In re Alcap Mfg. Co.

Decision Date29 September 1978
Docket NumberCiv. No. H-77-658.
Citation457 F. Supp. 1247
CourtU.S. District Court — District of Connecticut

Edward B. Scott, New Britain, Conn., for appellant.

Abraham S. Albrecht, Hartford, Conn., Schatz & Schatz, Hartford, Conn., for Debtor.

Timothy Sheehan, Rosenzweig, Fagan & Sheehan, New Britain, Conn., for Ahlco Mfg. Co., Inc.

Paul R. Salvage, Bacon, Cohen, Salvage & Fialky, Springfield, Mass., for Creditors' Committee.

Barbara Allen Babcock, Asst. Atty. Gen., Civil Division Dept. of Justice, Washington, D. C., Christine Macaluso, Commercial Litigation Section, Civil Division, Dept. of Justice, Washington, D. C., Richard Blumenthal, U. S. Atty., New Haven, Conn., Carl R. Ajello, Atty. Gen., State of Connecticut, Hartford, Conn., for intervening appellee.


BLUMENFELD, District Judge.

This is an appeal by the New Britain National Bank the Bank, as mortgagee, from an order of the Bankruptcy Judge, dated November 3, 1977, directing the attorney for the debtor in possession under a Chapter XI petition to withhold $19,128.16 from the amount realized on the sale of a parcel of mortgaged real estate as a contribution to the Referees' Salary and Expense Fund established by § 40(c)(4) of the Bankruptcy Act, 11 U.S.C. § 68(c)(4). The appeal is opposed only by the United States Attorney General who has intervened on behalf of the Administrative Office of the United States Courts.

The order in issue arose out of a petition under Chapter XI filed by Alcap Manufacturing Company the debtor on September 13, 1976. The filing of the petition operated automatically "as a stay of the commencement or the continuation of any court . . . proceeding against the debtor . . . to enforce any lien against his property." Bankr.Proc. Rule 11-44(a), 11 U.S.C. App. It does not appear in the record whether the Bank had received notice of this filing and the stay order included therein when, two days later, it instituted proceedings in the state court to foreclose three mortgages it held on the debtor's real property. These state proceedings, however, were halted by the Bank. Three months thereafter, on December 23, 1976, the Bank filed a complaint in the Bankruptcy Court to have the stay lifted.1

A time within which to answer the complaint was set, and trial on the Bank's complaint was scheduled for January 12, 1977. A hearing was held, but no decision was rendered because the Bank and the debtor had arrived at a stipulation. This was reduced to writing, executed, and approved by the Bankruptcy Judge on February 10, 1977. It was filed on February 11. The stipulation provided that the debtor was to make four monthly payments of $4,500 each to apply against his overdue indebtedness, and $1,000 to the Town of Cromwell toward past due taxes on the property to remedy a then-existing default under the mortgages. In the event of the debtor's failure to make the stipulated payments, the agreement provided that "judgment may enter as of course on the Complaint herein filed lifting the stay of any proceeding against the Debtor for the enforcement of the plaintiff's liens and permitting the plaintiff to foreclose its mortgages. . . . (Emphasis added.)"2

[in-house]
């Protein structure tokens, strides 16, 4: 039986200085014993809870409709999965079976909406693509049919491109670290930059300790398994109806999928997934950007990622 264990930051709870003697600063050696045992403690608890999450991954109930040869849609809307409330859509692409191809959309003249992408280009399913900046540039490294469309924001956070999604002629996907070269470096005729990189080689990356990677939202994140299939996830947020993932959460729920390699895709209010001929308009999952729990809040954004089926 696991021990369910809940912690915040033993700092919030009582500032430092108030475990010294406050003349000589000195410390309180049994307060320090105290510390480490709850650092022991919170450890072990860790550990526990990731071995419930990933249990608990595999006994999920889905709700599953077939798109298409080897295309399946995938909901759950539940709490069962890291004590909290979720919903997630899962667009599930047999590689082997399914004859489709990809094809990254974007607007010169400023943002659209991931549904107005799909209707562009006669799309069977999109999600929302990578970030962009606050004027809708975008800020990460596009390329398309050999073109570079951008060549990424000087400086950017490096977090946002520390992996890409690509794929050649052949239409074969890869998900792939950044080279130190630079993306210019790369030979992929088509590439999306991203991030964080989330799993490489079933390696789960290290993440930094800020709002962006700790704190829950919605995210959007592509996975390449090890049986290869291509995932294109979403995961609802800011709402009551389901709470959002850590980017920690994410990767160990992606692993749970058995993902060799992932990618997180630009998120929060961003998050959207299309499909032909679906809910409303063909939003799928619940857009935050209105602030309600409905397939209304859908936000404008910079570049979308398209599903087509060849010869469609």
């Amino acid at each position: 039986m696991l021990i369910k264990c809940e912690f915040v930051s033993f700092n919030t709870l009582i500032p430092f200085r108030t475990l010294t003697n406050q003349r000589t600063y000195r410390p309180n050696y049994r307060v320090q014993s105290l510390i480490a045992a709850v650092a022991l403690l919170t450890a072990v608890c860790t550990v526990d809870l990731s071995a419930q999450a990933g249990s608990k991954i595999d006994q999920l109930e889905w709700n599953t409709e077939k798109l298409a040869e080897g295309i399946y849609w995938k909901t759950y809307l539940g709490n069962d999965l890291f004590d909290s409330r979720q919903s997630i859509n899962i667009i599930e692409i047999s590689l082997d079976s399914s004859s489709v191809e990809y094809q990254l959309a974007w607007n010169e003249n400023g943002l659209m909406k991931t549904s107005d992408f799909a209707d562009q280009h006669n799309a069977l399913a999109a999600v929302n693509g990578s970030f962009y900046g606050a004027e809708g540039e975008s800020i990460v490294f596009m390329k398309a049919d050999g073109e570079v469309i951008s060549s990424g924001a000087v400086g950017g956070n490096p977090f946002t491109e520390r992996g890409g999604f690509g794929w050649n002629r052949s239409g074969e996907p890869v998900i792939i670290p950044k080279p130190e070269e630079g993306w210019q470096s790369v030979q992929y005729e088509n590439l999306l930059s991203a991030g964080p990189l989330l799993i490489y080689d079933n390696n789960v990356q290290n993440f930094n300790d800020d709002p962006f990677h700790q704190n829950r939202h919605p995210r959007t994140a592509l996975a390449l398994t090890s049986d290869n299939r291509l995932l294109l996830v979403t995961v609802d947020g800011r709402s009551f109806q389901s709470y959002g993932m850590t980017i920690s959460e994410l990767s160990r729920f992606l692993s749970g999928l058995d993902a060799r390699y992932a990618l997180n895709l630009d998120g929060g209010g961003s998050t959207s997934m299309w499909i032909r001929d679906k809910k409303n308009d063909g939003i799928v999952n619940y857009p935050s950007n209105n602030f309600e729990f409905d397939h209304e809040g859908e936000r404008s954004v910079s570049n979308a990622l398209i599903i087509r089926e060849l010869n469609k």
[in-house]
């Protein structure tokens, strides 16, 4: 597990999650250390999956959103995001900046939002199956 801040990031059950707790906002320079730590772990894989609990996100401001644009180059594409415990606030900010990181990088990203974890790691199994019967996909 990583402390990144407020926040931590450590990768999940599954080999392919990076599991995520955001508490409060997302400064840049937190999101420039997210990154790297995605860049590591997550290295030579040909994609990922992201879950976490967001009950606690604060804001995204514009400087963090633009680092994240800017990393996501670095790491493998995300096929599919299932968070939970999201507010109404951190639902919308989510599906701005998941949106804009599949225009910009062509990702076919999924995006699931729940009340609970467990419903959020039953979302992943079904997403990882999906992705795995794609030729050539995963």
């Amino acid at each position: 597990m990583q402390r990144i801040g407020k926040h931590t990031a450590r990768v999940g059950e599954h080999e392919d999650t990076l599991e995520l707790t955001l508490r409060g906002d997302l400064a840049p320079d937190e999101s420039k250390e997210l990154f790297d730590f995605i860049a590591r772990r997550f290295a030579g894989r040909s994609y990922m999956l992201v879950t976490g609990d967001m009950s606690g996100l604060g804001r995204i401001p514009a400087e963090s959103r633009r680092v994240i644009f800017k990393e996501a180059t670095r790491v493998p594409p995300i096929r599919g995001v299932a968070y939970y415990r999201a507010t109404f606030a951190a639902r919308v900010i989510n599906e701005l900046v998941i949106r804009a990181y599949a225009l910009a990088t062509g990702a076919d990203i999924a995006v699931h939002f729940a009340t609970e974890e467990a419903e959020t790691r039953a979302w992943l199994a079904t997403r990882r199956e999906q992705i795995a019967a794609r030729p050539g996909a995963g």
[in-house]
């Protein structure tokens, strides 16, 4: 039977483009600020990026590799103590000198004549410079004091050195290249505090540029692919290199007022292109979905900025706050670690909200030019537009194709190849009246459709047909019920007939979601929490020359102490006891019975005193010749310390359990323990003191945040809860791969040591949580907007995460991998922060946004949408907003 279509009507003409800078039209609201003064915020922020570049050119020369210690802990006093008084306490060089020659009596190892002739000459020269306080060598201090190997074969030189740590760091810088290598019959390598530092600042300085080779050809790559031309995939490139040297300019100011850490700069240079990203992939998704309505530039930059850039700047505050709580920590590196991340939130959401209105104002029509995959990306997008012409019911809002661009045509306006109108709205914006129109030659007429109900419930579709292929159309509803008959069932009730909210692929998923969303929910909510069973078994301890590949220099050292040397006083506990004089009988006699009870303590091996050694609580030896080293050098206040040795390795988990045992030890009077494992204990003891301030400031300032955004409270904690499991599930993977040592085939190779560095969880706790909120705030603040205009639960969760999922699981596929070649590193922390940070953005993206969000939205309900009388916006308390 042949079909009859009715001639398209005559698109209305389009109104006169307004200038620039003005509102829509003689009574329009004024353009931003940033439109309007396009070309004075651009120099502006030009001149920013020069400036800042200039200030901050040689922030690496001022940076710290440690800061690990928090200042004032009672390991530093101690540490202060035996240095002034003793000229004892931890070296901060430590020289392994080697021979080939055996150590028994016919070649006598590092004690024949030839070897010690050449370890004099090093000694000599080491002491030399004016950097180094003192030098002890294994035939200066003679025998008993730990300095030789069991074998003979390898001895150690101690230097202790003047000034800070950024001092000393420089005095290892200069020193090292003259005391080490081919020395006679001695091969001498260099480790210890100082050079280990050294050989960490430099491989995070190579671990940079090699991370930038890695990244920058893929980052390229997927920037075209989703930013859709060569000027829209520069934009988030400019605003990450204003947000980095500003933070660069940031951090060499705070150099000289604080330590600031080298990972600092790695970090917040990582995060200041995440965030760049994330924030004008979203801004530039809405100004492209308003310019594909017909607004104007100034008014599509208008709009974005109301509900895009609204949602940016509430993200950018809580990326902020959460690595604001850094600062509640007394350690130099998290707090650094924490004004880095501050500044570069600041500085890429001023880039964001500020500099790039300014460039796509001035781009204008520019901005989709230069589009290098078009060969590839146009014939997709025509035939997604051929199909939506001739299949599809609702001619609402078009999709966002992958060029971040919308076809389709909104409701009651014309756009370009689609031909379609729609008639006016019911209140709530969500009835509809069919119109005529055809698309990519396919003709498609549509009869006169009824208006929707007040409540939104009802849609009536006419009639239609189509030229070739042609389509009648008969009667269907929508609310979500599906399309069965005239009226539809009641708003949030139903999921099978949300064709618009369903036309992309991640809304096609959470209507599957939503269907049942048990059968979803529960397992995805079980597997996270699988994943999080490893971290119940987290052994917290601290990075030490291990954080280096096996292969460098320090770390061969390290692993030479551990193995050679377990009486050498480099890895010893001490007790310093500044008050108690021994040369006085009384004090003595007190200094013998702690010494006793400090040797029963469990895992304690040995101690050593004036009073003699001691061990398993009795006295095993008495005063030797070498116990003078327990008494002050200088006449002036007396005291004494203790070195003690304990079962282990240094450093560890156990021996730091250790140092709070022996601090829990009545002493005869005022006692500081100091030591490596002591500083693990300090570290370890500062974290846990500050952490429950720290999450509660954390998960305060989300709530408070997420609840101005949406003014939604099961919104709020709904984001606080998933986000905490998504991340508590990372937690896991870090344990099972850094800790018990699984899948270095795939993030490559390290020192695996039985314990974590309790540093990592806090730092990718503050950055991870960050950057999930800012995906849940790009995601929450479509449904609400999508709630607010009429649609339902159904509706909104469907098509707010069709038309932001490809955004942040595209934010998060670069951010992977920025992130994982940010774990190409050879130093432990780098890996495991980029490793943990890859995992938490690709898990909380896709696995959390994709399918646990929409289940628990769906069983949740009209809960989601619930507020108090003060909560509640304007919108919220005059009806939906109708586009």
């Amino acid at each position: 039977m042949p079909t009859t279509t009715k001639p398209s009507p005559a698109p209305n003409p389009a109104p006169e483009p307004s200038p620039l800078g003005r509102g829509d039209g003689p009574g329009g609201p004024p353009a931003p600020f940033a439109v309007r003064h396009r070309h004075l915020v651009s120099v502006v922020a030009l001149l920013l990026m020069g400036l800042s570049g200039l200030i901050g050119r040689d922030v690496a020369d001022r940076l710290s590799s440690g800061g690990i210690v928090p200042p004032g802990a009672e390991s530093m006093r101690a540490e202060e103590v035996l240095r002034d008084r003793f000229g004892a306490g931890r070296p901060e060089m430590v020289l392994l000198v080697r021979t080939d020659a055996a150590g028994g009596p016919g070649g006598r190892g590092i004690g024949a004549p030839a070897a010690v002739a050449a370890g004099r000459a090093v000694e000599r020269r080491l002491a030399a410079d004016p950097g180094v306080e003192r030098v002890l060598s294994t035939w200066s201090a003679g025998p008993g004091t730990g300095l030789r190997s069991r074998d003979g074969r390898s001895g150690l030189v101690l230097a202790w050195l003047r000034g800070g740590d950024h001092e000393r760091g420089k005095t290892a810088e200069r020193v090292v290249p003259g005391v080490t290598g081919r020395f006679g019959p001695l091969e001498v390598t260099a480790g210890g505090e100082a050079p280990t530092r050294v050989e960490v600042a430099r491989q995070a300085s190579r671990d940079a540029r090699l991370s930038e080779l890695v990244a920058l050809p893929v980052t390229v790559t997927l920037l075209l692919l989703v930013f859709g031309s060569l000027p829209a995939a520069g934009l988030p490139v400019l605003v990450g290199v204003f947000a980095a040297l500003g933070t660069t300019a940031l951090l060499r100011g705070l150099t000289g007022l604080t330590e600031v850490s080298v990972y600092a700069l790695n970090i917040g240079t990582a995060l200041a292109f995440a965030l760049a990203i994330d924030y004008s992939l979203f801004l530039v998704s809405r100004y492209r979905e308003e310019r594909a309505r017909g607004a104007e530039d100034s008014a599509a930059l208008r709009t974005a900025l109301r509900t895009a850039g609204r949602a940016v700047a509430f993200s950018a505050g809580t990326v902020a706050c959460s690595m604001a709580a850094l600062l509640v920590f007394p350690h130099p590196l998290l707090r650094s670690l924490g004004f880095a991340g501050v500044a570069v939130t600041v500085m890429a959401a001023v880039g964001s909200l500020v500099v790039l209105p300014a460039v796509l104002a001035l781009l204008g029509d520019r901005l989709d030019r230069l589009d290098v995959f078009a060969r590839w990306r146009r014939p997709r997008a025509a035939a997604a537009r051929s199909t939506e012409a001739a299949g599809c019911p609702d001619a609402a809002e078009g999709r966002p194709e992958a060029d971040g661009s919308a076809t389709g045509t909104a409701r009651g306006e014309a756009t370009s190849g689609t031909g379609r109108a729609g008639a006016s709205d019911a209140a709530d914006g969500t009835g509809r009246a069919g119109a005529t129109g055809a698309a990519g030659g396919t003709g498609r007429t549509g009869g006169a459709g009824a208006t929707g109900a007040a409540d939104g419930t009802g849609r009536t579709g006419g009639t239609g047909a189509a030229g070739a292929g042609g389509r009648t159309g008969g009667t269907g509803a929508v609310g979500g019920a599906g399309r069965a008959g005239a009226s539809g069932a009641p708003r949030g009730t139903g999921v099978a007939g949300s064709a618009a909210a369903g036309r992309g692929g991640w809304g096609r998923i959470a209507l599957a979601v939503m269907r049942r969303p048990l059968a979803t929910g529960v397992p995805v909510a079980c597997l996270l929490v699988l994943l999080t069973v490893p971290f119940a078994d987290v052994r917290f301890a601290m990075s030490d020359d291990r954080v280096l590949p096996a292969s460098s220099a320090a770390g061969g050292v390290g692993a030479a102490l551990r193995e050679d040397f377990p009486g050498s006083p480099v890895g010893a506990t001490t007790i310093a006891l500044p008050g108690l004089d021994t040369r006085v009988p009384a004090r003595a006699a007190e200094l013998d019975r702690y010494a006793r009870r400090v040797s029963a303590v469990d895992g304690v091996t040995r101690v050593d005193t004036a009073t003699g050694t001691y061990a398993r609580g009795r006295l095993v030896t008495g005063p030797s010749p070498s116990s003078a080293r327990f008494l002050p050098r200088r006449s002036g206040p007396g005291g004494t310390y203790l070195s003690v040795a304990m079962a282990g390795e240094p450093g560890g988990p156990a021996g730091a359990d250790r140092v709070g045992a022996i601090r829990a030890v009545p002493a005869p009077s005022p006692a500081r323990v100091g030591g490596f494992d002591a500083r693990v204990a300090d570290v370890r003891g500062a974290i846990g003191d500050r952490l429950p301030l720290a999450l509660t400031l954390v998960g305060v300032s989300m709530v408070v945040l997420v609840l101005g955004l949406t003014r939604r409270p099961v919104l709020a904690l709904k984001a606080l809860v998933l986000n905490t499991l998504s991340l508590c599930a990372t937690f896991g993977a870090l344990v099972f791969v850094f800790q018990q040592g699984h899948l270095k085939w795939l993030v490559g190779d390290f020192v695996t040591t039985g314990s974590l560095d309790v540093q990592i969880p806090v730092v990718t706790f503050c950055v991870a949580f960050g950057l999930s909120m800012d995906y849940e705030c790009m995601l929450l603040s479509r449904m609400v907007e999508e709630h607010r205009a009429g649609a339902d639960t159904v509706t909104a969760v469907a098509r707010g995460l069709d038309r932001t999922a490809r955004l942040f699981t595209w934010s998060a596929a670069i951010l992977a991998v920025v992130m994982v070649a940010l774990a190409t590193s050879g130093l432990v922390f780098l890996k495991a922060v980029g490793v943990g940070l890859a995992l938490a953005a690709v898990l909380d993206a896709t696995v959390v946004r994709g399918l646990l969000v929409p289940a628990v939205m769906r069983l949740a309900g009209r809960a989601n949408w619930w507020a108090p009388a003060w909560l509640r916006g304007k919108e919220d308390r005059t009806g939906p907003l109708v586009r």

When the debtor failed to make the first payment as required by the stipulation, the Bank, on February 28, 1977, filed a motion for judgment pursuant to the stipulation. The general creditors asked to be heard, and a date for a hearing was set.

What happened thereafter is not fully reflected by the record. The Bank's brief on this appeal states that the Bankruptcy Judge suggested that a sale of the mortgaged premises seemed to be desired by all parties, and that the Bankruptcy Court could carry it out. A memorandum in the file, in the handwriting of the Bankruptcy Judge, states cryptically, "Appl. for public sale to be filed and Ordered," and the Bank's motion for judgment was marked "off."

The Bank then filed a complaint for an order designating a proper person to sell the real property securing its mortgages free and clear of all liens except taxes and sewer charges due the town. An appropriate order was issued, and one Nathan B. Sweedler was designated as the auctioneer to sell the property. A public auction was held on May 25, 1977. The highest bid submitted was $630,000. After appropriate adjustments the cash payment amounted to $629,272.00. On May 26, the sale was confirmed. The following expenses were taken as deductions: $13,250.00 as a fee to the auctioneer, $2,704.77 for advertising, $1,000 to the appraiser, for a total of $16,954.77. The debt to the Bank was $612,588.88. What remained from the amount realized after those deductions was $612,317.23. The order being appealed here sought to deduct an additional $19,128.16 as a contribution to the Referees' Salary and Expense Fund. Neither the original plan of arrangement proposed by the debtor, nor any later amended plans, were ever confirmed by the Bankruptcy Judge. Instead, the Chapter XI proceeding was ultimately dismissed, and, on December 1, 1977, the debtor, upon consent, was adjudicated a bankrupt. See 11 U.S.C. § 776(2).3